Noise and Signals

One of the research avenues I’m undertaking at the moment is developing embodied and experiential methodology based on mapping, walking, performance for social scientific research. Daksha Patel’s work on mapping, classifying, categorising, visualising messy data is relevant in this sense.

I participated in a series of workshops she led last week at the UCA Farnham during her residency. In her lecture on the third day of her residency, she gave a lecture on mapping, noise and signals.

Some scholars have argued that mapping is a socio-political practice. D. Haraway, for example tackles the “cultural fetishization of maps as seen in computer games like the Maxis Corporation’s SimLife, SimEarth, SimCity, etc. as well as in the Human Genome Project itself as they show that “spatialization is a social practice” (138) which motivated more often than not by an urge to “make things seem clear and under control.” (136) The map-making impulse frequently “transmutes material, contingent, human and nonhuman liveliness into maps of life itself and then mistakes the map and its reified entities for the bumptious, nonliteral world” (emphasis added 135).” And it is in this sense that I consider mapping or performance-based methodology a way forward to deepen and (re-)new social scientific methodology.

Daksha also talked about noise in data. Daksha and I shared an insight into the big data trend. Normally technologists use computational algorithms to filter out ‘noise’ in the big data to make use of the vast volume of data being collected and generated these days, but the noise considered by the algorithms may have alternative values (personal, emotional). Drawing on big data therefore can preserve or express the alternative dimensions of big data (“seeing the unseen”).

That yearning for a noise-free environment (and constant search for ‘perfection’ and ‘eternality’) has been largely criticised by many artists engaging with bodies and arts. The critique of the cosmetic surgery is a common theme. Daksha showed us some iconic work by Jo Spence (e.g., Monster), Margi Geerlinks (for example the famous Mirror and the Gepetto series. Gepetto 2),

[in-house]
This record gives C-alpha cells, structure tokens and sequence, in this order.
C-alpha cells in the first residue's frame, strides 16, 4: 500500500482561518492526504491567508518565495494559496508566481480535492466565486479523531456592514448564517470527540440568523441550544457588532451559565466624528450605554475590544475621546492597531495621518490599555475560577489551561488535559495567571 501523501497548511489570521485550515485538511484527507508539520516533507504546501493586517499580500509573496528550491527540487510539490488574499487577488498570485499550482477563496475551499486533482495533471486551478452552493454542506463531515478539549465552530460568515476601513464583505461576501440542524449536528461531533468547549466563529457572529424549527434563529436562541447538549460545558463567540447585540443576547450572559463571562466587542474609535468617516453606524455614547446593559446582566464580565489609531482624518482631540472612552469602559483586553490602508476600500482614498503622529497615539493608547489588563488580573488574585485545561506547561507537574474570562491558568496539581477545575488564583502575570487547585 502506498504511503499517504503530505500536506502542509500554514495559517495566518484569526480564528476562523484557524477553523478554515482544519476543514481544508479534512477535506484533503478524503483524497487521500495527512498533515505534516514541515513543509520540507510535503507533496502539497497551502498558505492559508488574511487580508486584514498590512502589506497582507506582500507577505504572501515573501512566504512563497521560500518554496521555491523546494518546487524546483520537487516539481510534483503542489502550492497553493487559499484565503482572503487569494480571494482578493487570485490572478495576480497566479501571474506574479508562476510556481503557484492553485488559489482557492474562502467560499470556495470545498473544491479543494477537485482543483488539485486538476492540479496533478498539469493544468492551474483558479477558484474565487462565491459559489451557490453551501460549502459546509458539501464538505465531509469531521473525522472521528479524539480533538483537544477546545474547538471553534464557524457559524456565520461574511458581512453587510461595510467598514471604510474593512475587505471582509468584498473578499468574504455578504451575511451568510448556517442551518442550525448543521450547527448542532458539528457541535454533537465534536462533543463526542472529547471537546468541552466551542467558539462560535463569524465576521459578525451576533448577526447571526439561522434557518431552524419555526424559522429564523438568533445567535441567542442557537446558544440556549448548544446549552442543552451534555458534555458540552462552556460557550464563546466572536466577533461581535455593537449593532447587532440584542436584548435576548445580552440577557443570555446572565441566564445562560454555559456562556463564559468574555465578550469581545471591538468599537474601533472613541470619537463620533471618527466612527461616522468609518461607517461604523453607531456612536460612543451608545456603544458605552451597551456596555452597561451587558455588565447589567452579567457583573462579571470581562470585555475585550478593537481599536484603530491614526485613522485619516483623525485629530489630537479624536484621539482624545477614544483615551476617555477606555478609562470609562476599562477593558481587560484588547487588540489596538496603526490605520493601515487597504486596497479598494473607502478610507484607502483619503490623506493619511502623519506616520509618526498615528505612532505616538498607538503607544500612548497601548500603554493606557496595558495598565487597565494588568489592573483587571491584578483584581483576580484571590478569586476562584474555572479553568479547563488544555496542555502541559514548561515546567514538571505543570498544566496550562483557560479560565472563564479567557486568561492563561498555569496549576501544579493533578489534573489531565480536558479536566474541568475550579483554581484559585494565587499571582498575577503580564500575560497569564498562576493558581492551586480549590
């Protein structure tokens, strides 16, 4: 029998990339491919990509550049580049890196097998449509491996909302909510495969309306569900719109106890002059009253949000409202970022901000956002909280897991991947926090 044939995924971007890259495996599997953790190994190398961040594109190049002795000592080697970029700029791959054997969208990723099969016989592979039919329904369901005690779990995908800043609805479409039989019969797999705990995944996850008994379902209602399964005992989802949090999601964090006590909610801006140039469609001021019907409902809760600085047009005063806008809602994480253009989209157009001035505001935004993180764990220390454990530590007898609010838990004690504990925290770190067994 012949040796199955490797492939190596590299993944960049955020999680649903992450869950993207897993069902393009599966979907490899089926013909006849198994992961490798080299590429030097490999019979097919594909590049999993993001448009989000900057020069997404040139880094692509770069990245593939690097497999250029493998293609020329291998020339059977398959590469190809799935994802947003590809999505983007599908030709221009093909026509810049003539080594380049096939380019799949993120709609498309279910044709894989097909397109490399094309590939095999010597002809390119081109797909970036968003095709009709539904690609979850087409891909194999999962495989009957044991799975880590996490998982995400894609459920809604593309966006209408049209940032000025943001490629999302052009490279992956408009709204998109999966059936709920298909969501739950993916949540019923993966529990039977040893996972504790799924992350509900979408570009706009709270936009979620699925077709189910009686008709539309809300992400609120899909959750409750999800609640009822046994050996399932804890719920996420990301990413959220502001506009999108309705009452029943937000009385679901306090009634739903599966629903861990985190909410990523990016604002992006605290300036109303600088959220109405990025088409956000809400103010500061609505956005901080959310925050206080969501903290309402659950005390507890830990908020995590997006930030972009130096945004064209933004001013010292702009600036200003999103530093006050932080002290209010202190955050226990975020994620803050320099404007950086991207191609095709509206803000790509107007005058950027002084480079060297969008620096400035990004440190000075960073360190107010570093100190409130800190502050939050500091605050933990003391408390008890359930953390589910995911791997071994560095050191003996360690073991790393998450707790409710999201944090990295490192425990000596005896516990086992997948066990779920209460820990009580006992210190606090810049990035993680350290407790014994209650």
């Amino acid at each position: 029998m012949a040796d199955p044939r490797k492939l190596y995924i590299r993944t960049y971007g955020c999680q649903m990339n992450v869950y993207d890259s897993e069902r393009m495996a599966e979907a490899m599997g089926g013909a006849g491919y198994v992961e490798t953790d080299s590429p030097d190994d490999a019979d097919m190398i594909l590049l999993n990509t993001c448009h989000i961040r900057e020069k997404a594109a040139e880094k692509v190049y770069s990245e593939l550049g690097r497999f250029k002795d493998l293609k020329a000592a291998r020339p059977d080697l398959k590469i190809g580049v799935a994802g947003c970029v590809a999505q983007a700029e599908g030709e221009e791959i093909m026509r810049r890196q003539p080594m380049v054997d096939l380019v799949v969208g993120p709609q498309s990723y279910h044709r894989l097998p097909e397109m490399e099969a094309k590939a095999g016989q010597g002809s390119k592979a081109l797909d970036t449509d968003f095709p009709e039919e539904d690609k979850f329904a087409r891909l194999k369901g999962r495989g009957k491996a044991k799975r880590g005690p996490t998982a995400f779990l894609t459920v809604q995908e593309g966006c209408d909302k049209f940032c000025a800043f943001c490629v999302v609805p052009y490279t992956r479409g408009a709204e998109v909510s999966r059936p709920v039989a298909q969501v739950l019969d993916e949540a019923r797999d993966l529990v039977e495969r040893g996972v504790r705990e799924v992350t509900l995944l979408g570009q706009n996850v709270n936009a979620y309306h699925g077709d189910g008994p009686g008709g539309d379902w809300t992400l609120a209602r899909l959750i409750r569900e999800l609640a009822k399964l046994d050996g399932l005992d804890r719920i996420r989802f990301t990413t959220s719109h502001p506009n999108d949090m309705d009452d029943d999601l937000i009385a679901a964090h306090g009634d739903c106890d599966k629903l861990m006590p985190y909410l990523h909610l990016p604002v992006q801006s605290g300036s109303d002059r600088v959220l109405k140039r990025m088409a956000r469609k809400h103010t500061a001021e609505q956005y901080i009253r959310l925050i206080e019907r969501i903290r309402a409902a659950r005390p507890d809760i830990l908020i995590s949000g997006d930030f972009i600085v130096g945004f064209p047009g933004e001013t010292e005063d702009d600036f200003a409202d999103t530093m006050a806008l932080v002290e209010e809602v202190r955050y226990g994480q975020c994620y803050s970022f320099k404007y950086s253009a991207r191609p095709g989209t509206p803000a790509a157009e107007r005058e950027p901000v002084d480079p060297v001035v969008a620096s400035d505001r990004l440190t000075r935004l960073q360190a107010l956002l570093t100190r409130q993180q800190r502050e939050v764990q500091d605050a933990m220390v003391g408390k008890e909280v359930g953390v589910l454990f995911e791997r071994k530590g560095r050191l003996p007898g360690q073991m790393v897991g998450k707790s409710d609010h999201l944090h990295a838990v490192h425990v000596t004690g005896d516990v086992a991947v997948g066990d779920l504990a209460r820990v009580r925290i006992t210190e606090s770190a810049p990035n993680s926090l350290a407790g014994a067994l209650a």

Rineke Dijkstra (e.g., Julie), and the performance ‘Imponderabilia‘ by Marina Abramović and Ulay.

All these art works approach the awkwardness and tension of bodies, particularly skins.

Daksha’s work has been echoing this trend. For example, the route map represents her re-imagination of the transport and communication systems of Manchester as an angiograms (X Rays of blood vessels), ‘diffusion‘ that shows her (re-)interpretation of the environmental data of Manchester, and the memory drawings of brain cells (neurons and glial cells).

Diffusion by Daksha Patel

In the original plan of Daksha’s residency, a creative coder would accompany her to do an interactive workshop allowing Daksha to respond to live data from biosensors including skin galvanometers, pulse monitors and electroencephalography (EEG) (as seen at the Noise+Signal event at Cornerhouse in 2013). Participants would be invited to wear sensors while they wander around the campus, and the data would be sent via wifi to Daksha as she works in the room. The signals would be projected onto a large easel which Daksha would then draw upon. The drawings ‘map’ people’s responses to the spaces around them, visualising the data as a combination of noise and signals. Unfortunately the creative coder whom Daksha collaborates with was not available during her residency, UCA staff and students will have to wait for another opportunity to encounter such an innovative and interactive data art.

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